Risks and riots - the European disaster zone

2 September 2012 The European disaster zone.  In Europe, despite Mario Draghi’s plan that effectively calmed  the markets , the brutal reality of the European Crisis is starkly apparent in Greece, where the population is suffering severe and prolonged economic hardships not seen since Germany in the 1930s. In such situations the risks of riots and revolts becomes very high, and indeed the recent riots in Greece suggest that they will only become worse with time as desperation becomes more widespread.

No doubt the Spanish will be next on this path to riots and revolt. In situations when there is less to go round the energy of fracture prevails as the larger affiliations are abandoned in favour of smaller more adaptable social structures. It is within this context that the region of Catalonia is pushing increasingly more determinedly towards independence from Spain, citing the examples of Andorra and Monaco. Whilst Catalonia seeks separation from Spain, it is but a fractal of other energy within Europe working against the political desire for the unification of Europe.

On the one side stand the politicians, isolated from reality and following a political dogma that few are courageous enough to abandon, and, on the other side, the population of Europe with its firsthand experience of the failed economics of the EU and the resultant negative real growth. It is just a matter of time before the people force the politicians of Europe to abandon their path, a process that will be led initially by the poorer countries within the system, and then, once a two tier Europe has been created, the same process will take place in the northern countries as they have no one else to blame for the negative real growth and turn inwards upon their own politicians.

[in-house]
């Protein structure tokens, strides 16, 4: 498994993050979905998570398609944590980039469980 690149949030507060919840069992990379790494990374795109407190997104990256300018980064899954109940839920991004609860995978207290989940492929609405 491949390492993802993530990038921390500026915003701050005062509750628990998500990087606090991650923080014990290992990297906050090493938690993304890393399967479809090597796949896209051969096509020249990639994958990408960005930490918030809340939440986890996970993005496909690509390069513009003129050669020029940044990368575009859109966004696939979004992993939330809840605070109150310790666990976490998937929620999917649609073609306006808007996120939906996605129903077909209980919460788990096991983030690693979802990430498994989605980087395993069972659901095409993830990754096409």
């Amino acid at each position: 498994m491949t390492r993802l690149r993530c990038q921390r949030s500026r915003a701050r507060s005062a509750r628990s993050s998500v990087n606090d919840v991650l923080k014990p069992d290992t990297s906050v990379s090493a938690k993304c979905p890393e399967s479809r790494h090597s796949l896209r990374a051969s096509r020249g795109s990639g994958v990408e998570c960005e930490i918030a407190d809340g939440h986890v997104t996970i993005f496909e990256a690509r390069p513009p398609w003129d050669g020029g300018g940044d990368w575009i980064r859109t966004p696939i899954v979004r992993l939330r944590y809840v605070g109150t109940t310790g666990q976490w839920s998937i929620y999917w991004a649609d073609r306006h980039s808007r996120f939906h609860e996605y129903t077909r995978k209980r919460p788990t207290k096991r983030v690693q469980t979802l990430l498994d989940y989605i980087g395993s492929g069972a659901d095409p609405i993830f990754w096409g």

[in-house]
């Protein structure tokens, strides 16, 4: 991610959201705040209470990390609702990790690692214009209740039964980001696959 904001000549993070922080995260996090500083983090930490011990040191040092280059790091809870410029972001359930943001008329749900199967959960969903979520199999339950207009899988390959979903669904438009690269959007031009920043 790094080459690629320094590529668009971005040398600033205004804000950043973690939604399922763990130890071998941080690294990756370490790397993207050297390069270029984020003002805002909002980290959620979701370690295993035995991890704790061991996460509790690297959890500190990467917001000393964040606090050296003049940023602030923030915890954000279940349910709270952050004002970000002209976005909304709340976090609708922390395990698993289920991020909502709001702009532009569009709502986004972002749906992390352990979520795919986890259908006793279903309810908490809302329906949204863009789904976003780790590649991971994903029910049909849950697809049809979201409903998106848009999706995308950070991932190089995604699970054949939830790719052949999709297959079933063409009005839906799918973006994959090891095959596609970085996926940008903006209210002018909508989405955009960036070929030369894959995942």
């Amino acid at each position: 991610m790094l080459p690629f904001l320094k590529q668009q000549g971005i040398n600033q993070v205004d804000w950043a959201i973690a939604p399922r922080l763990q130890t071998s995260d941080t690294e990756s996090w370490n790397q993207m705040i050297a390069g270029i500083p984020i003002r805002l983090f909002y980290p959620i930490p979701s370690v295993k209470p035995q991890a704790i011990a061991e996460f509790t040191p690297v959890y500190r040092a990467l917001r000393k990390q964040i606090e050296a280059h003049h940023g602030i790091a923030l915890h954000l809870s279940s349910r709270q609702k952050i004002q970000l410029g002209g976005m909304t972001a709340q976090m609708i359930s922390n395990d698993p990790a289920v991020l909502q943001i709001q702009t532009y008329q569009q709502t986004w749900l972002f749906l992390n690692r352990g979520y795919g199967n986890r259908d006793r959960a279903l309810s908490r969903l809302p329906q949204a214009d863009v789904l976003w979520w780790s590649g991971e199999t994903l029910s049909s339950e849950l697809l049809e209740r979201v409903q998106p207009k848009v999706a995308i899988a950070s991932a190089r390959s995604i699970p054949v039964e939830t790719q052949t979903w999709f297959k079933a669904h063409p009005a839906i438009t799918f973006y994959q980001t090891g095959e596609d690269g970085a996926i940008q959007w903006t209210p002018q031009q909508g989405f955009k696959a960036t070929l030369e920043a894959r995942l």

The madness of the European unification process has been demonstrated on a smaller fractal, by the potential BAE/EADS merger proposals. Why would a British political leader ever entertain losing BAE Systems to European control? To summarise, BAE Systems is half the size of EADS and makes the same profit, which suggests that it is a much better company. But most importantly, it is in effect the industrial side of Britain's military complex, and has very special ties to America in terms of the production of weapons and the sharing of technology not for sharing with other European nations. Not only will BAE be subsumed by its bigger but less effective rival, but Britain will lose control of its defence industry to the Paris and Berlin veto.